He crouched down in the dark. Waiting. With Cassie dead, they’d drive away. Never see him crouching behind the pickup.
“I’ll check her van,” said one of the men. “Maybe the kid is hiding in there. You take care of the woman.”
Paco looked at the van and realized that when the man walked over to it, he’d be able to see Paco behind their pickup. Paco was trapped against the cliff. There was no escape.
He climbed up on the rear bumper of the pickup. Turned the latch on the topper gate. It swung up and open.
Paco stepped over the tailgate into the pickup bed, careful not to make a sound. He pulled the topper gate shut behind him. He looked out through the smoked windows of the topper. Saw movement. A flashlight beam. The dark windows of the pickup topper made the light look dim yellow.
The man looked through the van, came back to the pickup, and stayed nearby waiting for the other man to return.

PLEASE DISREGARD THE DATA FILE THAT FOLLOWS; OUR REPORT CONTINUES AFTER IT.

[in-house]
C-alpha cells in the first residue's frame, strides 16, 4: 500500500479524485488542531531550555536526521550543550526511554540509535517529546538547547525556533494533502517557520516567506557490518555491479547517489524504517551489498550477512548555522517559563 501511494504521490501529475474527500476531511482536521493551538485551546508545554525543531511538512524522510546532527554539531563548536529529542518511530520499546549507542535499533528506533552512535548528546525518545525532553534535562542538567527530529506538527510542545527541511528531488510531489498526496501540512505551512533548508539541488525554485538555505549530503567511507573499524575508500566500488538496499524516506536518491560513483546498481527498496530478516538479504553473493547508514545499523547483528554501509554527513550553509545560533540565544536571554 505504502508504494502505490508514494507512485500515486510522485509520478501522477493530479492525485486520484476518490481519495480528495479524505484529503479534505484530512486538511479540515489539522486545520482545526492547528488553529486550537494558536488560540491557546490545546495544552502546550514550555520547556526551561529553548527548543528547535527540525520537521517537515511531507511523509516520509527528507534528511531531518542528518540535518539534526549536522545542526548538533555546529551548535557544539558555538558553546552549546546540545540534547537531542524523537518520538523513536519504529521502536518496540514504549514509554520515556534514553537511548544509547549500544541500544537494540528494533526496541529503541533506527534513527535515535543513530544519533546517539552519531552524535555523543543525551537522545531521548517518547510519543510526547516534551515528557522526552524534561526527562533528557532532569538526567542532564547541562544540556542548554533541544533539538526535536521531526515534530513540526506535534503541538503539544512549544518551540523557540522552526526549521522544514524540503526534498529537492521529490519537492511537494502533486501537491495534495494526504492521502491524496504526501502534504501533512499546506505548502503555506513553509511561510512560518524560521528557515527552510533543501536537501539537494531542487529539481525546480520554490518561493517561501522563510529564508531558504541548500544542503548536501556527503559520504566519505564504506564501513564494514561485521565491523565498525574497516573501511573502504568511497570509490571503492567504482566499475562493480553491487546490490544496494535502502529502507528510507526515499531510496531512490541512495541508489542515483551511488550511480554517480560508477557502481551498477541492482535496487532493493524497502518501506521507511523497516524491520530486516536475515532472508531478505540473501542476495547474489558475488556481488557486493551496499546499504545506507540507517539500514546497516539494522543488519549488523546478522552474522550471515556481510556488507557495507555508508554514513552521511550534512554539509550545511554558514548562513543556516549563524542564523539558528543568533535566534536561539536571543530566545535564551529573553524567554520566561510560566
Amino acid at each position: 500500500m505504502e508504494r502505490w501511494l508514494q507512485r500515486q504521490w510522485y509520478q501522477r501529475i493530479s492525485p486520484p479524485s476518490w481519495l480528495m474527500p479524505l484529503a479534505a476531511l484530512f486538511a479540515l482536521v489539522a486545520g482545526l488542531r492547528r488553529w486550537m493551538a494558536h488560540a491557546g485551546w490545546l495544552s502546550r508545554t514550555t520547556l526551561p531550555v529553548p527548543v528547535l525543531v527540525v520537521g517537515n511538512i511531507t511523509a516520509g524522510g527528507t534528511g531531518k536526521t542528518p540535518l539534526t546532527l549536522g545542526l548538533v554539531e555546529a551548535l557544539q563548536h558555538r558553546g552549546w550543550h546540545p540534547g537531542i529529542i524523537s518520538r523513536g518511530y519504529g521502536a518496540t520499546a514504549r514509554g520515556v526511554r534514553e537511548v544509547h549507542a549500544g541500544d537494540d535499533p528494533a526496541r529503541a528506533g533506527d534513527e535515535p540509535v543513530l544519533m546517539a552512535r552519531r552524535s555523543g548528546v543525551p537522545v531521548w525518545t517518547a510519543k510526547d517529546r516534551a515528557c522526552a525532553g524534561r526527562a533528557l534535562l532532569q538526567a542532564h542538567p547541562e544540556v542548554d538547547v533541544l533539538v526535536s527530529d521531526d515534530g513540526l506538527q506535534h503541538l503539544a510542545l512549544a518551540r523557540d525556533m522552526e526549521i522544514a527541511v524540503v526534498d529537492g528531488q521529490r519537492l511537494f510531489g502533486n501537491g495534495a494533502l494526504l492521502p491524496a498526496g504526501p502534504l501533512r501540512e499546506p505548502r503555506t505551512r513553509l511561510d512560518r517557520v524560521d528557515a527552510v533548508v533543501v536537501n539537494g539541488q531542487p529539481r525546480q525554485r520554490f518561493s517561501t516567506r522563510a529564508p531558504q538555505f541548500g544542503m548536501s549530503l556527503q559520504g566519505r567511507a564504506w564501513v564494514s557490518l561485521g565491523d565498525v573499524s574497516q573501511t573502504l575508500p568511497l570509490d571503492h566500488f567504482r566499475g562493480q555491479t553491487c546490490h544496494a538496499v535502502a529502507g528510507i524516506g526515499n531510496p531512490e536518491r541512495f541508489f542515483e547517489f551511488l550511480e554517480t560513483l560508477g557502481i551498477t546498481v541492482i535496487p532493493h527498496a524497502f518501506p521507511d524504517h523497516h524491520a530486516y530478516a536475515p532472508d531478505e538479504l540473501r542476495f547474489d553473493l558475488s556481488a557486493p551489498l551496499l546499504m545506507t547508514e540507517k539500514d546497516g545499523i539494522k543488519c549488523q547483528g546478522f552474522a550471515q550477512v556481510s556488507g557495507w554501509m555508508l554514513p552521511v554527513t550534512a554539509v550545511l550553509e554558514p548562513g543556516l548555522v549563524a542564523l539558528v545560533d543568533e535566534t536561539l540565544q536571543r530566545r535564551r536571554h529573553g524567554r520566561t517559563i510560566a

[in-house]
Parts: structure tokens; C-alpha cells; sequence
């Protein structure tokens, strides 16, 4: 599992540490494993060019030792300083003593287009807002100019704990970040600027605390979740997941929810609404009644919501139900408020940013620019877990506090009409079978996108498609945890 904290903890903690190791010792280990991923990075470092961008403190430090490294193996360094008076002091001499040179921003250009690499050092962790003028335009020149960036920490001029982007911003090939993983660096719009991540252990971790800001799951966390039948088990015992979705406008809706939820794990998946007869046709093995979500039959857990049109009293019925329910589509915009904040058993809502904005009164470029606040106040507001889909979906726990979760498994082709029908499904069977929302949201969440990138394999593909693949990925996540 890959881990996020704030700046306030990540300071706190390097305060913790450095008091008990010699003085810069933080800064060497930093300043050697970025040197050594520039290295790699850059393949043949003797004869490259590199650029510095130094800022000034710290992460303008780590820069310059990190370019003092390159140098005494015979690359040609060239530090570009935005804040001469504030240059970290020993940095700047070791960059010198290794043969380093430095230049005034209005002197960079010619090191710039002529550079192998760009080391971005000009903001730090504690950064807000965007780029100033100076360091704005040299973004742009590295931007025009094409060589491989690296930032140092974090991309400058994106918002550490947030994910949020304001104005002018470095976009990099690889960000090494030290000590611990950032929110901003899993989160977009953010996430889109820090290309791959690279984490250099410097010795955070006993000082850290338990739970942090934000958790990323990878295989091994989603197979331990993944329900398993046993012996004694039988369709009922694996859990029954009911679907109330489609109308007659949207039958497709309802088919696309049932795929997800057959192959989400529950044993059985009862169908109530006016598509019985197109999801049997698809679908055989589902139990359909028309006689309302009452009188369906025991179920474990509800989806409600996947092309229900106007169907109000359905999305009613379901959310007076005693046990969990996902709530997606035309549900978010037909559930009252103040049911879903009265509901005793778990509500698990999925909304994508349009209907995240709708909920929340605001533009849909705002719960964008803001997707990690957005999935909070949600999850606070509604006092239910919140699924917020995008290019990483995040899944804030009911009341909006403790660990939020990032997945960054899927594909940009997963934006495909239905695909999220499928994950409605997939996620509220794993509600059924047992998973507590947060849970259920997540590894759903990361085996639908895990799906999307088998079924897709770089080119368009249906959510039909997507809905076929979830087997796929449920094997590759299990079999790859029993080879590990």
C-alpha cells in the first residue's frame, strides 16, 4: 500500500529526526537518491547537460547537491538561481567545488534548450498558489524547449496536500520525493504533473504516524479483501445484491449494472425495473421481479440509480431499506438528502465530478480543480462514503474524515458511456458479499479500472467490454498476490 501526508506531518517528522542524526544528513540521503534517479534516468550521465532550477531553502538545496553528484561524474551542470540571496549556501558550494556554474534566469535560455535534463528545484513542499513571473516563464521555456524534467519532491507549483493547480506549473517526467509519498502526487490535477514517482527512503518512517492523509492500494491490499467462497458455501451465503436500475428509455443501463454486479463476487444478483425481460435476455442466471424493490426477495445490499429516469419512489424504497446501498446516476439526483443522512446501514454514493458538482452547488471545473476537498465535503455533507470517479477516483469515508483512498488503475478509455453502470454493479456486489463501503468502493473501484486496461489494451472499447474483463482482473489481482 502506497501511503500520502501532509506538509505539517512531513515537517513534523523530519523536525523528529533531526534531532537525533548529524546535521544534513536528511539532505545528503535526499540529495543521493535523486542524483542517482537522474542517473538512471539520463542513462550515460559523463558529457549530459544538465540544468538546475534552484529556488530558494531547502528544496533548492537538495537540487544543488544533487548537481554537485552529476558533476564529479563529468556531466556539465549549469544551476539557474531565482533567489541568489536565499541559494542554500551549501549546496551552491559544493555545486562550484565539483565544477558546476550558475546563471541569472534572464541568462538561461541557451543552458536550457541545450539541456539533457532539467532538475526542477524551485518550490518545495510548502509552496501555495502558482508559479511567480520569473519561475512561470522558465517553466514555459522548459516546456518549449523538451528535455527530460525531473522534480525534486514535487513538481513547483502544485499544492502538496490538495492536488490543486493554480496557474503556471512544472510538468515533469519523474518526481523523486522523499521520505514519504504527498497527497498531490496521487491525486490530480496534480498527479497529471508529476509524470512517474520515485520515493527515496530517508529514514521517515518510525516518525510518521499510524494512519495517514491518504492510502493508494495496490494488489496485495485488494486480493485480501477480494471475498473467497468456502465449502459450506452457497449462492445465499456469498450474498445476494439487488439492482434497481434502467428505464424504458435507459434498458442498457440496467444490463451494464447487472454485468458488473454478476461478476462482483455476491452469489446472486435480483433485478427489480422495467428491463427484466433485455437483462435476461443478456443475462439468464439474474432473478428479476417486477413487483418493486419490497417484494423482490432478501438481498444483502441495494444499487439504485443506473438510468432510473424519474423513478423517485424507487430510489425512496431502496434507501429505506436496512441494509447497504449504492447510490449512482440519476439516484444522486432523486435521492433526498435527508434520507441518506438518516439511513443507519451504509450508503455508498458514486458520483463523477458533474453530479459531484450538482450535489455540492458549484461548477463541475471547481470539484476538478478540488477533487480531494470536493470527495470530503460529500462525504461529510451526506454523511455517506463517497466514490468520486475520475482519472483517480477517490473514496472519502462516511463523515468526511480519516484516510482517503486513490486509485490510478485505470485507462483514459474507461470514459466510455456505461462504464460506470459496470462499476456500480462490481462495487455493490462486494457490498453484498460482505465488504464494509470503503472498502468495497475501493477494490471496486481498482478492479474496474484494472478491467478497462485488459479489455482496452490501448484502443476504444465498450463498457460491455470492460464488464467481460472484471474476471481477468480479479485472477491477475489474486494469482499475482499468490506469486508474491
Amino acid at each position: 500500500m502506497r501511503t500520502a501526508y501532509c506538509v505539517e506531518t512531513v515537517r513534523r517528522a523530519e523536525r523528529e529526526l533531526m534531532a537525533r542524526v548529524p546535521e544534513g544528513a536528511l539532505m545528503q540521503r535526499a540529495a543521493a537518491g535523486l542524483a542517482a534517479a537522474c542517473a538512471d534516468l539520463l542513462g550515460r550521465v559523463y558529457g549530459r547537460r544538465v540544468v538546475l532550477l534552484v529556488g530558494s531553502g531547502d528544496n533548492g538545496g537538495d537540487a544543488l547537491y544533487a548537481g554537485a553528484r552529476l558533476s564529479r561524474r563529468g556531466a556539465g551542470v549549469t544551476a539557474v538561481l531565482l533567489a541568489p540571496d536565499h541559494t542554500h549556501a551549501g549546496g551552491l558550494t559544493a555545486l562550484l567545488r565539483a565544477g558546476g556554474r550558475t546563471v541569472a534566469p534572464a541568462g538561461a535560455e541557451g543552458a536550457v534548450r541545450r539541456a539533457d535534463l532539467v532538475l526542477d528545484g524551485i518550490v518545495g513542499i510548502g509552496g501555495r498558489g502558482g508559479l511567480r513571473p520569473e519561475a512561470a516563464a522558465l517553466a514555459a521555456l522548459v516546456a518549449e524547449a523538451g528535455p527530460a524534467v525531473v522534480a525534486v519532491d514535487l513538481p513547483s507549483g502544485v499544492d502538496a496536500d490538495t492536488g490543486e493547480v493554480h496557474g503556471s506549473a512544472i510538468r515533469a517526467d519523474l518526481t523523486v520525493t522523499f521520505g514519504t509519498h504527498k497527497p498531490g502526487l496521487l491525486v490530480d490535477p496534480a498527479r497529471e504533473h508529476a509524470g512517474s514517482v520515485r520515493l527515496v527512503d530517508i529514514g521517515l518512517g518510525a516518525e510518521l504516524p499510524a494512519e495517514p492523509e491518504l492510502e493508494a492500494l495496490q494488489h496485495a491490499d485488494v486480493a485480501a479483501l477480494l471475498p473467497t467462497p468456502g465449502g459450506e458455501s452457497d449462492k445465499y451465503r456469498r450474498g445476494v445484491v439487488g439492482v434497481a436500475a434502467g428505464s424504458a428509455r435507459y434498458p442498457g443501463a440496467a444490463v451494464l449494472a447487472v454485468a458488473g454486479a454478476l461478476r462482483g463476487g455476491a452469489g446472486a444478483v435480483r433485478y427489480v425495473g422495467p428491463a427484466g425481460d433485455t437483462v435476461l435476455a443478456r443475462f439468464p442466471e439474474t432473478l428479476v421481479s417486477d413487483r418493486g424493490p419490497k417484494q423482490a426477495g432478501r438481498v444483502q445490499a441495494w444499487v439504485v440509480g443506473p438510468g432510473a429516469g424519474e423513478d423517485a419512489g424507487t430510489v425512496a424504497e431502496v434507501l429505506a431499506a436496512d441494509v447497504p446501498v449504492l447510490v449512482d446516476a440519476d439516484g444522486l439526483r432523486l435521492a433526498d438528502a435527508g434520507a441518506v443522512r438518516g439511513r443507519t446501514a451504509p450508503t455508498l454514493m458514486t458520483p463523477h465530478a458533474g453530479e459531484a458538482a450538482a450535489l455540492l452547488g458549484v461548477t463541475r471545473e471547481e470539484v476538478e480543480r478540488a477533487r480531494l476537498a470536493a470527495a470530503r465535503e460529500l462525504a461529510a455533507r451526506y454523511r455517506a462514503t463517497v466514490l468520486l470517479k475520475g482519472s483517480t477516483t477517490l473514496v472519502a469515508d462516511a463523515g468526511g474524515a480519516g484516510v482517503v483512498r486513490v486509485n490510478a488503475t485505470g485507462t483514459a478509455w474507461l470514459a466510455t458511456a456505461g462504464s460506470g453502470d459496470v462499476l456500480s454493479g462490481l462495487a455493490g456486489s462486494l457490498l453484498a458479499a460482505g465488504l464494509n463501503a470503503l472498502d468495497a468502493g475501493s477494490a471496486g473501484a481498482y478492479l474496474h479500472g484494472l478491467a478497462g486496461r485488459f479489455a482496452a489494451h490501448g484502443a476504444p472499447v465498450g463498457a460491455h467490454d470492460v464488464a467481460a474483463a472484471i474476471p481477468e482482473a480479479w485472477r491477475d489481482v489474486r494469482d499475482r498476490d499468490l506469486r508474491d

Paco waited a long time, maybe fifteen minutes or more. He cried silent tears, one hand clamped over his mouth so they couldn’t hear his whimpers, the other wrapped around his body, trying to clamp down on his violent shivers.
The second man came back. Paco could hear him panting. The two men said something, mumbled words.
One got in the van and started the engine. The other got in the pickup. It rocked as the man slammed the door. The engine started. The van drove away. The pickup followed with Paco hiding in the pickup’s bed.
Terrified, Paco had no idea of how far or where they had gone when the pickup stopped, the passenger door opened, the pickup rocked again. The door shut and the pickup raced off with Paco still hiding inside the topper.
The voice on my phone was young. Terrified. A boy, I thought. Frightened to the point that his voice trembled.
I’d gotten up before dawn to do some bookkeeping and get some bills into the mail before heading down the mountain to meet Street Casey. She’d been to a bug conference at Sac State, and their closing dinner went late the previous evening. So Street stayed overnight at the Hyatt. I decided to drive down and join her for a nice breakfast and then take her to visit the Crocker Art Museum to see their new modern addition.
I’d just poured my second cup of coffee and was writing out my third check when the phone jangled on the kitchen counter. I looked at the clock as I answered the phone. 6:30 a.m.